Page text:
6-2013: Part I
Stories from our life experiences can help us better understand ourselves and each other. Our Aphasia Group follows a tradition of listening, asking questions and thinking together when a member tells their story.
In May of 2013, Elizabeth, a volunteer with the Chippewa Valley Aphasia Group, shared her story with us. Elizabeth experienced a brain injury following a skiing accident. She discussed the different phases of recovery. She began by describing the disappointment of not being able to return to her “previous life.” We engaged in discussion about emotional recovery following injury. She shared about her family’s words of encouragement and the hard road of rehabilitation.
She talked about her reactions to her family’s and therapists’ advice and instruction. She discussed how her attitude toward recovery has changed with time. She said that her relationships with family and therapists fostered confidence and encouraged her to “keep improving.” She gradually found a new perspective. As she improved, Elizabeth began to “practice” independently in order to support her recovery. “One of the important lessons that I have learned along the way, is to pursue new interests in small steps”, she says.
Elizabeth expressed gratitude for the patience and creativity of her Speech Therapist. We asked Elizabeth about her “improvement” during and after rehabilitation. She said that being challenged to try new activities and persisting in practice was helpful. Elizabeth described her adventures in glassblowing, art, helmet safety speeches, weight lifting, and ceramics. Through trying new things, Elizabeth found new meaningful activities.
Elizabeth’s story was much appreciated by the Chippewa Valley Aphasia Group. Members expressed admiration for her courage and for sharing her story. Everyone could identify with her experiences. Our group members expressed interest in learning more about using a “small step” approach to make choices and practice.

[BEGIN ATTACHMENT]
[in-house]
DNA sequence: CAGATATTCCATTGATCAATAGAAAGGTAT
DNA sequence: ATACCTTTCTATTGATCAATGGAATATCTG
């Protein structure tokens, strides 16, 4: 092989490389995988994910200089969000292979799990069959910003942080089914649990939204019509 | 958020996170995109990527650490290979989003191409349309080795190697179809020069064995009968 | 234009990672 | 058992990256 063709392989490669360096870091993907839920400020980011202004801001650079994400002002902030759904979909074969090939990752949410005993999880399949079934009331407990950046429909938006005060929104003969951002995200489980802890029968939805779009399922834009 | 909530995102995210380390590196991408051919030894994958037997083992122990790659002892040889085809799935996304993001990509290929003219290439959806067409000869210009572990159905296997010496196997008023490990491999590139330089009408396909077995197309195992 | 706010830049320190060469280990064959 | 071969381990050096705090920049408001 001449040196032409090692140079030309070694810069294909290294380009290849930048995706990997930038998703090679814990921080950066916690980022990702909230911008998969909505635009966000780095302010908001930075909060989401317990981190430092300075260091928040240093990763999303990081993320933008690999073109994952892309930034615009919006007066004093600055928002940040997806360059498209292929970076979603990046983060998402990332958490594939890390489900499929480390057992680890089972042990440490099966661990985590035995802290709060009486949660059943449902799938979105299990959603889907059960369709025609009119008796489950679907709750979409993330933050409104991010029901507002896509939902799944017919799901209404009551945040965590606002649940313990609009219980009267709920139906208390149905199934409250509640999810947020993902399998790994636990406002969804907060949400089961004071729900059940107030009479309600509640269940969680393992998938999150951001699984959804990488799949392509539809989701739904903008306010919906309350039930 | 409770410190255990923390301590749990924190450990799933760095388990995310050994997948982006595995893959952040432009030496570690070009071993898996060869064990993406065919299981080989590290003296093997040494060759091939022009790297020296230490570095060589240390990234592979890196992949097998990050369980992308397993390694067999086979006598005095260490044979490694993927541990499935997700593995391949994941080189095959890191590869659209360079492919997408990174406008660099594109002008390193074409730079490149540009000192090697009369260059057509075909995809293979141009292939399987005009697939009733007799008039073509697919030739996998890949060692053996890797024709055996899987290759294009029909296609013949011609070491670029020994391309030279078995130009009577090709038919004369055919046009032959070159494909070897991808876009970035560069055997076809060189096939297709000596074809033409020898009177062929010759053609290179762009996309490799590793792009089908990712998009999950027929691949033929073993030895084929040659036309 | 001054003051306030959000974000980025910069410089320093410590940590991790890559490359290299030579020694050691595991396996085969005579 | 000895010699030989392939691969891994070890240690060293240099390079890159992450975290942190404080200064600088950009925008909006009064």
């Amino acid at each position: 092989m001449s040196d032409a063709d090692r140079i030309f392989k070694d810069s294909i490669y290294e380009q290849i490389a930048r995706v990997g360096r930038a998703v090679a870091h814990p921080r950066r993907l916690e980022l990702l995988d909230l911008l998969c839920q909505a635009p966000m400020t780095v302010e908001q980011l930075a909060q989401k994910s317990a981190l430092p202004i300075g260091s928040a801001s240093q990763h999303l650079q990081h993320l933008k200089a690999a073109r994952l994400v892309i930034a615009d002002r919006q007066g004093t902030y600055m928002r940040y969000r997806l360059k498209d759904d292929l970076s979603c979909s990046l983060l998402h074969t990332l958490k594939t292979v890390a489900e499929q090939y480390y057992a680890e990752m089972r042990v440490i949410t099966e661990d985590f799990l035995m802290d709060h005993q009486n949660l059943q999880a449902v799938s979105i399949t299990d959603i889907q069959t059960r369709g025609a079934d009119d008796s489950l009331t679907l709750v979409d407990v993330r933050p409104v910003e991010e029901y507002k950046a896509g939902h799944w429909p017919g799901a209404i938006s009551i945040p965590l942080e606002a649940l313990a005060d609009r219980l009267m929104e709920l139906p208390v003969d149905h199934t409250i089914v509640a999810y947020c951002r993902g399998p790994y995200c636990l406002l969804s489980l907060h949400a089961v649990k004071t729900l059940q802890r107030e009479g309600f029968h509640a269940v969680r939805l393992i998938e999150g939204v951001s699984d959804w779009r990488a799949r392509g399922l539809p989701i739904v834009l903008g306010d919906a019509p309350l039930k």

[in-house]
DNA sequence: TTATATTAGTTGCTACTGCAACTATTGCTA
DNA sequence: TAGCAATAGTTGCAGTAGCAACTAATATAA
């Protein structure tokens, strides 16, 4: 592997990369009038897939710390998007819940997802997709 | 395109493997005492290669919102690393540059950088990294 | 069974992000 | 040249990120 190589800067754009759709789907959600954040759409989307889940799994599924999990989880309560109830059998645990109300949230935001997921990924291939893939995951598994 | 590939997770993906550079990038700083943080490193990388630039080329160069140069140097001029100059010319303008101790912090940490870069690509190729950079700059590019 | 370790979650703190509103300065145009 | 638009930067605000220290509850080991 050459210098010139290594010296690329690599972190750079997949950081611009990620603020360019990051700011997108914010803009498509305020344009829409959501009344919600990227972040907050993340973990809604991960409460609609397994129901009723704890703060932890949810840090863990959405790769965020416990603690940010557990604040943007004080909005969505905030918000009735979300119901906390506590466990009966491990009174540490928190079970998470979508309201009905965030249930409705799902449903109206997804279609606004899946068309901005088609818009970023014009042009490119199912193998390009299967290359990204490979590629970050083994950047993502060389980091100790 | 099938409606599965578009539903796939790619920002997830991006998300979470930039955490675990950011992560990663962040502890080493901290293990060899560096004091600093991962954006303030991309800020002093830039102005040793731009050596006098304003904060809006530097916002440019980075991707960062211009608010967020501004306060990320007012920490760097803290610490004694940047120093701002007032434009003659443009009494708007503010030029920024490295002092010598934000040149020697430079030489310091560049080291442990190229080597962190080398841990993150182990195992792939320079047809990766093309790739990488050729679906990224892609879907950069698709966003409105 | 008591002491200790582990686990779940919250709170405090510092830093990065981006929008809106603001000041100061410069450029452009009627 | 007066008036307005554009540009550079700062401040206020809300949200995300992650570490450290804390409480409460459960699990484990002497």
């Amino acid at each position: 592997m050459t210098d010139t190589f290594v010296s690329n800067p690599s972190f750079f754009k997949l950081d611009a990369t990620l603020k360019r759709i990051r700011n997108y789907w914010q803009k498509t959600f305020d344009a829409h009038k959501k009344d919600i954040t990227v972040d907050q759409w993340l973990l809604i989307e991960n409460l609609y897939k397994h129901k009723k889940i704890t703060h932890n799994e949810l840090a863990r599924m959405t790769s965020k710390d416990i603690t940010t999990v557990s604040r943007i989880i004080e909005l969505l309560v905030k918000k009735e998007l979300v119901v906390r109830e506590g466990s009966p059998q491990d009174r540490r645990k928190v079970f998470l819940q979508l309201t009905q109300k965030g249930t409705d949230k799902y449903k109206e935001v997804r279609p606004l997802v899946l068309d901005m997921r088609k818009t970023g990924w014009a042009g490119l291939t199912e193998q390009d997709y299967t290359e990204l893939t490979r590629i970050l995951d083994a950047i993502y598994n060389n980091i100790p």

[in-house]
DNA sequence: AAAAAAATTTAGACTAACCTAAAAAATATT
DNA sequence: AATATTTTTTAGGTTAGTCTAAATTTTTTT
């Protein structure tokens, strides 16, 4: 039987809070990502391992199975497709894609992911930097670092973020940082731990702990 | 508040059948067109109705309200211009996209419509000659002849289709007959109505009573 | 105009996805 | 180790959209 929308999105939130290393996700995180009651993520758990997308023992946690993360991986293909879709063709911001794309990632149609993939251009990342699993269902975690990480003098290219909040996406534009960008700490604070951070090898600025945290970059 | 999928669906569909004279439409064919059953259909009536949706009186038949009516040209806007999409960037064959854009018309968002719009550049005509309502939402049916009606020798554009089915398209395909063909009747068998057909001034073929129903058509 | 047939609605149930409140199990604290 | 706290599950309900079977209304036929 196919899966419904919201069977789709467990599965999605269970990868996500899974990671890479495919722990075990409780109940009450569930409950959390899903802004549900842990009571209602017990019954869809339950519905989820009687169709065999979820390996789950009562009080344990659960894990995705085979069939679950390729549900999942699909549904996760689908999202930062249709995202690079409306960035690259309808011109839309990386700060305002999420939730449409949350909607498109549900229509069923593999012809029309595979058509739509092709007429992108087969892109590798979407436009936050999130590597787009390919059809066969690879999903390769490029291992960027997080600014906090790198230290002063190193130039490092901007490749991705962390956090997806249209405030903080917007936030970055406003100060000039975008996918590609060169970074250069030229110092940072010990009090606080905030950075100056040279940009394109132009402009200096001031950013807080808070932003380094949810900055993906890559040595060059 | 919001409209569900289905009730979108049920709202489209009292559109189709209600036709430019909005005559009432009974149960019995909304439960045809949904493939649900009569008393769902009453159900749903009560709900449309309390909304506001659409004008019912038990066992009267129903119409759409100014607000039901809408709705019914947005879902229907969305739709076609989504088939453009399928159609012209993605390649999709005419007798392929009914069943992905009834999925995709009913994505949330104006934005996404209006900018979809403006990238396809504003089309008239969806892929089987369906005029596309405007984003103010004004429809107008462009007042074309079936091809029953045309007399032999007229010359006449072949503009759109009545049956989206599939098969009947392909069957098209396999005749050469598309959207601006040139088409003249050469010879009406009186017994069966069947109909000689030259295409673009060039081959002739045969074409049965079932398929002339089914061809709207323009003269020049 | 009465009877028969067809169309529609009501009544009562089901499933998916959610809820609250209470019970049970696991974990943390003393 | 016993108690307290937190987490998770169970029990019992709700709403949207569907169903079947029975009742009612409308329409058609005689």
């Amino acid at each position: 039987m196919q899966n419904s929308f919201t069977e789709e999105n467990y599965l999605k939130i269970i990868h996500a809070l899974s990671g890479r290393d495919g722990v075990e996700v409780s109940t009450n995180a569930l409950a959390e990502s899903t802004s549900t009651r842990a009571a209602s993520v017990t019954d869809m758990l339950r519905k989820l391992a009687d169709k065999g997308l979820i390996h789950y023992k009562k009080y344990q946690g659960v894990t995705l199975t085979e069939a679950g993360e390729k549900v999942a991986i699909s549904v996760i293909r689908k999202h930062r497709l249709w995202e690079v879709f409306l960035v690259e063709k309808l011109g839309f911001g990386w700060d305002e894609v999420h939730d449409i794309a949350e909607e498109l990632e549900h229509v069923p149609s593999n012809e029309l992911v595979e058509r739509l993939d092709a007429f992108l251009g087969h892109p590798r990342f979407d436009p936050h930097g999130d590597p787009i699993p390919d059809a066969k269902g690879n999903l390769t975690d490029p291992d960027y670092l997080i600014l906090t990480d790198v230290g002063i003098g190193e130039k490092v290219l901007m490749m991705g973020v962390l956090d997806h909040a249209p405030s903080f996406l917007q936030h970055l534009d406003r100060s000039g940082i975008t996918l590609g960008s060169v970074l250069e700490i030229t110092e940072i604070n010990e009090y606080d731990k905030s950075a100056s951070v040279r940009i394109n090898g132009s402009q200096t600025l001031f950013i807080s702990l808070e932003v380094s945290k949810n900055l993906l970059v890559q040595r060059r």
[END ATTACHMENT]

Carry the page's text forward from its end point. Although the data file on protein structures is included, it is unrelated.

6-2013: Part II
Following Elizabeth’s story, we explored how our members’ stories relate. In small groups, we shared discussion on experiences in therapy and emotional recovery. Members shared their successes and challenges during recovery, and the lessons they learned along the way. Groups reflected on people and experiences that have aided them in the development of a new identity while in the process of recovery.
A member of the Dane County Aphasia Group, Naomi B., shared her poem, New Normal. Her poem compares her impatience to return to her normal activities following stroke with the change in perspective she has gained through rehabilitation. “My new normal teaches patience. I can: read and understand deeply, it just takes time; write a letter or beautiful poetry, it just takes practice.”
Group members related to the fact that recovery is a process with no end, and that we are always learning and growing. One member shared the following picture that may illustrate our feeling as we cope with and learn to compensate for our challenges.
We believe that Elizabeth’s story offers valuable lessons for many others. She has agreed to let the Chippewa Valley Aphasia Group record her story to share with other Aphasia Groups, families, and volunteers.
Watch this Website for further updates!